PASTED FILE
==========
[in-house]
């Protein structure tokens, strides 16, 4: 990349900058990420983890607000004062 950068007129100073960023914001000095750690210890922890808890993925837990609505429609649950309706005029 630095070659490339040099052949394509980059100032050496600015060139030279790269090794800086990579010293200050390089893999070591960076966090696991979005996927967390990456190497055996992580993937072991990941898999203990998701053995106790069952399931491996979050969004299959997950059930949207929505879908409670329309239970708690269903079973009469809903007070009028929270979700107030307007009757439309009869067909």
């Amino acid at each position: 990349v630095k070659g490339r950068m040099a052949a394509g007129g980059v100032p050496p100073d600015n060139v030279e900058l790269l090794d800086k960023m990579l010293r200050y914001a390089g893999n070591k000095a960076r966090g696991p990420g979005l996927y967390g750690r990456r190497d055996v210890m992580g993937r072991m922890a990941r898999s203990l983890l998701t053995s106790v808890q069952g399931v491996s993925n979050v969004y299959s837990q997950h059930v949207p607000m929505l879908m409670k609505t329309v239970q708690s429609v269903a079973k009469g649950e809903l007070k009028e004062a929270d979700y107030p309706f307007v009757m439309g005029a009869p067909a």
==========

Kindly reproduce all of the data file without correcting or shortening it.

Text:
[in-house]
């Protein structure tokens, strides 16, 4: 990349900058990420983890607000004062 950068007129100073960023914001000095750690210890922890808890993925837990609505429609649950309706005029 630095070659490339040099052949394509980059100032050496600015060139030279790269090794800086990579010293200050390089893999070591960076966090696991979005996927967390990456190497055996992580993937072991990941898999203990998701053995106790069952399931491996979050969004299959997950059930949207929505879908409670329309239970708690269903079973009469809903007070009028929270979700107030307007009757439309009869067909």
């Amino acid at each position: 990349v630095k070659g490339r950068m040099a052949a394509g007129g980059v100032p050496p100073d600015n060139v030279e900058l790269l090794d800086k960023m990579l010293r200050y914001a390089g893999n070591k000095a960076r966090g696991p990420g979005l996927y967390g750690r990456r190497d055996v210890m992580g993937r072991m922890a990941r898999s203990l983890l998701t053995s106790v808890q069952g399931v491996s993925n979050v969004y299959s837990q997950h059930v949207p607000m929505l879908m409670k609505t329309v239970q708690s429609v269903a079973k009469g649950e809903l007070k009028e004062a929270d979700y107030p309706f307007v009757m439309g005029a009869p067909a």